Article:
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Belly - DOVE Music Album Reviews

Belly - DOVE Music Album Reviews
On their first album in over 20 years, Tanya Donelly and her band conjure the same potent mix of grace and force that fueled their 1990s output.


Like Stevie Nicks, Tanya Donelly has devoted decades of craft to describing what it feels like to be on the edge of 17. The difference between the two songwriters is that Donelly stays safe on terra firma. She’s passionate but grounded—an adult filtering the ardor of youth through art. As a singer and guitarist in Throwing Muses (and later the Breeders), she crafted feminine archetypes whose complicated internal lives felt inseparable from the band’s woven guitar threads, along with snarling rockers like “Not Too Soon.” In her debut as a bandleader, on Belly’s 1993 album Star, Donnelly became a master of lurching rhythms and vertiginous swoops. Her timbre coaxed the feral out of the winsome. “I’d like to see you naked, I’d like to see you take it,” she roared on the title track of 1995’s King.

The excellent Dove, Belly’s first album since the Clinton administration, picks up where their ‘90s output left off, yielding not a millimeter to notions of propriety. Donelly and her bandmates were adults in the ‘90s, too, not the delicate flowers many of the contemporaneous reviews suggested, and Dove’s 11 tunes reintroduce an act whose division of labor was always a model of gender parity: Donelly was flanked by male co-guitarist Tom Gorman, his brother Chris on drums, and Gail Greenwood on bass. In Donelly’s songs, men and women reckoned with each other, bemused by their cycles of interdependency: “And when you breathe/You breathe for two,” she sang on 1995’s “Seal My Fate.”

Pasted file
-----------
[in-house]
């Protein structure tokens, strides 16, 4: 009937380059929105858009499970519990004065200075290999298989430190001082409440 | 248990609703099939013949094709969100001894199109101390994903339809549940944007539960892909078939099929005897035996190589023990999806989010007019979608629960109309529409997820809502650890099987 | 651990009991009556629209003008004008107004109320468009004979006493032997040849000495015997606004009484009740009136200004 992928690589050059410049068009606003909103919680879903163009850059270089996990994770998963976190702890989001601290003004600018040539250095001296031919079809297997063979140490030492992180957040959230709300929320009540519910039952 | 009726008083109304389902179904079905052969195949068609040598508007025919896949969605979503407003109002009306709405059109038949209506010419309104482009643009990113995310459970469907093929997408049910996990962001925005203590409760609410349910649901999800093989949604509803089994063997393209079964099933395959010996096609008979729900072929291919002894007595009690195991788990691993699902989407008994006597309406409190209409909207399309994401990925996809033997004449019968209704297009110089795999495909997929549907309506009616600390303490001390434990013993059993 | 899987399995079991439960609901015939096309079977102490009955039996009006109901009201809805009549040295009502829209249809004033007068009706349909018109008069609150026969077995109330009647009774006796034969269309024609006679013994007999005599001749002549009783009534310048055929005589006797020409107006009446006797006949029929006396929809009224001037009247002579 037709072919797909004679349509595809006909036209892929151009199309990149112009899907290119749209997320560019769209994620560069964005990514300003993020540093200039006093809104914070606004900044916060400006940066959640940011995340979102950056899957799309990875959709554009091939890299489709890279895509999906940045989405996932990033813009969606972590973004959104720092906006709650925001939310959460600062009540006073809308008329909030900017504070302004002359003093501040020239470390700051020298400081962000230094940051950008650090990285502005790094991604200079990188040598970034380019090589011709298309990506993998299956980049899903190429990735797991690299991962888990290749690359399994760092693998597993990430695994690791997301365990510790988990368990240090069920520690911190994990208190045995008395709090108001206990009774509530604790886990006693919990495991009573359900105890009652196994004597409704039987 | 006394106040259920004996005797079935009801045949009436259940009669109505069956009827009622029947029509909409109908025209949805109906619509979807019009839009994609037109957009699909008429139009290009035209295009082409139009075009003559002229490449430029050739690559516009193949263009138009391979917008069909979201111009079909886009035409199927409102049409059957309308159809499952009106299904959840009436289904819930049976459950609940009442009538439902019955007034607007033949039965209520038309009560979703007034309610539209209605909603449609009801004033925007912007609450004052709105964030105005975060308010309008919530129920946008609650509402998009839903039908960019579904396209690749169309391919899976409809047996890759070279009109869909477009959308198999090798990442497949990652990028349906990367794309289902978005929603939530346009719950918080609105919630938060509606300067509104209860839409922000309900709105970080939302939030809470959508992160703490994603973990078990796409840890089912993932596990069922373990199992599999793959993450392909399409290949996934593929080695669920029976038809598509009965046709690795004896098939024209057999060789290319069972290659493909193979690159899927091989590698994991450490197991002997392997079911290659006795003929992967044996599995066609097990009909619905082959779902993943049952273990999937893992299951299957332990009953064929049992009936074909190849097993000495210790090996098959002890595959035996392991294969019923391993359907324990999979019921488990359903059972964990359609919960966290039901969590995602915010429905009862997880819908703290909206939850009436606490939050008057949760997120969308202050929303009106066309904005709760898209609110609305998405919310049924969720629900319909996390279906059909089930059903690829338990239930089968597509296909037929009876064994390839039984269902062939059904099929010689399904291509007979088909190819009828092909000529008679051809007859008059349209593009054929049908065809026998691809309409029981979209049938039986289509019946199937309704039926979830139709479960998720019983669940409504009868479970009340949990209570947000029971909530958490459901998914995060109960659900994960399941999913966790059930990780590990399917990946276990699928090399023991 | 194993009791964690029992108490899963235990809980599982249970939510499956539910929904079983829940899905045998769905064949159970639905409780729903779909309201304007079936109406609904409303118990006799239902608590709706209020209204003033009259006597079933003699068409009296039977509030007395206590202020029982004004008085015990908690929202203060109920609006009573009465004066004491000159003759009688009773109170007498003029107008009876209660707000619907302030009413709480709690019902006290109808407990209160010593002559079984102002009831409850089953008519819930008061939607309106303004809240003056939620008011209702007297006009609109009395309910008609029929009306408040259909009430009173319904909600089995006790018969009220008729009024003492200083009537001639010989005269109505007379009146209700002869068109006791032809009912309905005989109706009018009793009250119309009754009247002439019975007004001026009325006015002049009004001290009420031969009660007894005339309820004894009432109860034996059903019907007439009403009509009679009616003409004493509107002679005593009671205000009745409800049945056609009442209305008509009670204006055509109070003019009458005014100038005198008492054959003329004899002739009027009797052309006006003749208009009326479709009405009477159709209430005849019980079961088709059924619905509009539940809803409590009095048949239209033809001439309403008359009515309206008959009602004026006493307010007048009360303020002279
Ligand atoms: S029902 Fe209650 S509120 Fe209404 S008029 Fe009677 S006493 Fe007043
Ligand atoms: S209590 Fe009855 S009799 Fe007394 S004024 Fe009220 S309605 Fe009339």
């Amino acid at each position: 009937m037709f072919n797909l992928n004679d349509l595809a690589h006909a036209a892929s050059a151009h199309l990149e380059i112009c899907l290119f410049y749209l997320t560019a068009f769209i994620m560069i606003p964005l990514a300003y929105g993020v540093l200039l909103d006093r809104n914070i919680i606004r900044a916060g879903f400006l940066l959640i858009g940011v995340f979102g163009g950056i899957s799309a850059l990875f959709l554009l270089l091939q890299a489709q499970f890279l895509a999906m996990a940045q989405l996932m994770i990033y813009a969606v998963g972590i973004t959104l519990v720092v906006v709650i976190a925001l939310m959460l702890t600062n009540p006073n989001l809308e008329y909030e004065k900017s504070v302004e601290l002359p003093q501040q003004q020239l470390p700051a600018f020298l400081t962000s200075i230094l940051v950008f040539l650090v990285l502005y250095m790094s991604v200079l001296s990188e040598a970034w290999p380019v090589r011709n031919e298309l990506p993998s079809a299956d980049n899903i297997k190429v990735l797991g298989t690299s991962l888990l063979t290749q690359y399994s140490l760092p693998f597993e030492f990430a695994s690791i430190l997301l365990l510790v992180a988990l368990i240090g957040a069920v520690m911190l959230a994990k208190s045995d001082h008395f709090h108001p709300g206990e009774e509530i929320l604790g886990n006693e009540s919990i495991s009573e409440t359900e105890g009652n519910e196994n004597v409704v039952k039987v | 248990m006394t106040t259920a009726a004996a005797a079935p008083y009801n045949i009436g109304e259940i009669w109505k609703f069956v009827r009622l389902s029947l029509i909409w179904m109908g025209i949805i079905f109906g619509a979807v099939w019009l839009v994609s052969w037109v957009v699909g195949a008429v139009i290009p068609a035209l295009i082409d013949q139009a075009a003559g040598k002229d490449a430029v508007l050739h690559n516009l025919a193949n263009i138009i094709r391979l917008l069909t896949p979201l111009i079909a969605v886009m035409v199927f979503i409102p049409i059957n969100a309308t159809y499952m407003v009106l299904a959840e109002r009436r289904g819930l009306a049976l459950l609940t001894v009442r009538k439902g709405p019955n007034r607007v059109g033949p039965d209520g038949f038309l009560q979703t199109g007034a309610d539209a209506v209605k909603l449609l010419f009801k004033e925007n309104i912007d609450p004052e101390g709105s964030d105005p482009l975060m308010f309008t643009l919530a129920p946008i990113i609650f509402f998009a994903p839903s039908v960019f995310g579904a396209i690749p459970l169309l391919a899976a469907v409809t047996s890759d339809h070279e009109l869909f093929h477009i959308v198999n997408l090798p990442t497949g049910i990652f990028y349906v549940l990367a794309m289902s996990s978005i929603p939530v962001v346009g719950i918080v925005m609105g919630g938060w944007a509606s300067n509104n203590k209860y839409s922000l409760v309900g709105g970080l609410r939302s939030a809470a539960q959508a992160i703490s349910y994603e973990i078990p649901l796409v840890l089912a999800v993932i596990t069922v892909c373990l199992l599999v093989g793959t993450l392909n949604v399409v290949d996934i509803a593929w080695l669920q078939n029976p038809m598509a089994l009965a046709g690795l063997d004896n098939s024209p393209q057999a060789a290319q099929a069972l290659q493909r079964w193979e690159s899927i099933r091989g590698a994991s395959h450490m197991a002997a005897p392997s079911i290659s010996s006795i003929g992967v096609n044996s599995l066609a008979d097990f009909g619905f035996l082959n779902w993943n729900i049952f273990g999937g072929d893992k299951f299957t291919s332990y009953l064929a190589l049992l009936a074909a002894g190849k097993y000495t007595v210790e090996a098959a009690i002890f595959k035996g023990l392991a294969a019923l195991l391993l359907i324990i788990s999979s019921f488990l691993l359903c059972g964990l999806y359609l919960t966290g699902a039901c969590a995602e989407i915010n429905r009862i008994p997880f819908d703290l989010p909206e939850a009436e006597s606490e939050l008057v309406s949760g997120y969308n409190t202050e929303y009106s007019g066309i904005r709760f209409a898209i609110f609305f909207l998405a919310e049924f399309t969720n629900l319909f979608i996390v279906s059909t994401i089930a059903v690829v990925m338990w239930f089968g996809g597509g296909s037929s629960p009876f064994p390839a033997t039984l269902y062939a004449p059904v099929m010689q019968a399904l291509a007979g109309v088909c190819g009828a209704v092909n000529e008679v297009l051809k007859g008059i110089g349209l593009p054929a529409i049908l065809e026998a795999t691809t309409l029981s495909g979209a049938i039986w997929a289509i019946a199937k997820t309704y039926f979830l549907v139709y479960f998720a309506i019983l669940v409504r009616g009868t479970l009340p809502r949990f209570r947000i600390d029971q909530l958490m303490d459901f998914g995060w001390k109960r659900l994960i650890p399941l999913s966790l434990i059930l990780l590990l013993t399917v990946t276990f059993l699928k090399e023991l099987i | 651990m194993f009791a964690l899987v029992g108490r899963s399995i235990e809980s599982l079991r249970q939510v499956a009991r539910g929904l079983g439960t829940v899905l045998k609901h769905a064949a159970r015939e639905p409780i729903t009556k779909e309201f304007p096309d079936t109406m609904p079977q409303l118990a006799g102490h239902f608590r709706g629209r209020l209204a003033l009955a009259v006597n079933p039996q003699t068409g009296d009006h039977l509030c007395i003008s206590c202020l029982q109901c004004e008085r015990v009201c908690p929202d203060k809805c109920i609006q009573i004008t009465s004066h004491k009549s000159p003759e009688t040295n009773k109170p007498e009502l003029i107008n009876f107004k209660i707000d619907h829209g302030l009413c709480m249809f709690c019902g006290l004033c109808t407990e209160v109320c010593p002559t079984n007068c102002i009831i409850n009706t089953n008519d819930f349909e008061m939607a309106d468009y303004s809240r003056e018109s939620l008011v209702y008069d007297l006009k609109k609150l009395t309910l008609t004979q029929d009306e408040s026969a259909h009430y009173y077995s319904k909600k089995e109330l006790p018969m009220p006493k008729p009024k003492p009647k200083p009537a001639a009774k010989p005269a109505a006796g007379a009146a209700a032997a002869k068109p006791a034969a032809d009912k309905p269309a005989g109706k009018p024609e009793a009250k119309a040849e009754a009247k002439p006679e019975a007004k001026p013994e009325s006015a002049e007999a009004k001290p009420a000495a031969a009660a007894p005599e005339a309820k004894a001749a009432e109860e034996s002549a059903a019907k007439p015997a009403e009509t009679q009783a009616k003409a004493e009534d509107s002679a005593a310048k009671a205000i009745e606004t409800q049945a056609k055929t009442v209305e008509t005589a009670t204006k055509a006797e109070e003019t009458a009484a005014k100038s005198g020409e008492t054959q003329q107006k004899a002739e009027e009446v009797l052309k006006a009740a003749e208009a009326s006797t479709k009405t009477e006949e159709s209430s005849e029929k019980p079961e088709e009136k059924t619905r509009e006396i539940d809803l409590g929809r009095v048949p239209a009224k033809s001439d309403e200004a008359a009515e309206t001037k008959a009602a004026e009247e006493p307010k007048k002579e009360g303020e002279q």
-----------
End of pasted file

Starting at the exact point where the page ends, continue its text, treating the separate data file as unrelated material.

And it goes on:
Now she returns to those familiar tropes, perhaps reinvigorated by how well Belly’s catalog has held up since they returned to gigging in 2016. Dove’s punchy ruefulness benefits from sparkling production by Tom Gorman and Paul Q. Kolderie, with whom Donelly has been working since her time in Throwing Muses. “I see the truth break over your face like a bad egg,” she declares on “Army of Clay,” buoyed by bass and drums; when Tom does a pitch-bend on his guitar, it’s just like old times.

Donelly’s fusion of grace and force is Dove’s most compelling achievement. “Artifact” mines the same country-rock vein as Star’s title track, conjuring a sound that’s heavy and comforting at once. “Faceless” opens with an acoustic fake-out before shifting into a rocker. On “Stars Align,” Donelly proclaims, “You’re gonna give someone a heart attack,” and then the song becomes a pretty love anthem whose clichés only confirm Belly’s impressive self-confidence. What’s adulthood for if you can’t do a Corona-fueled dance to the bar band and not give a damn?

Look in vain, though, for another “Feed the Tree,” the spring ’93 modern rock hit that was propelled to radio playlists by the Nirvana Phenomenon. To their considerable credit, Belly show no interest in recapturing the cultural moment that made Star a gold record. Hell, that cultural moment was gone in 1995, after Rolling Stone put her band on the cover and the marvelous King stiffed anyway. Belly never stopped recording awesome songs—audiences just stopped caring. Here’s hoping Dove gets them listening again.

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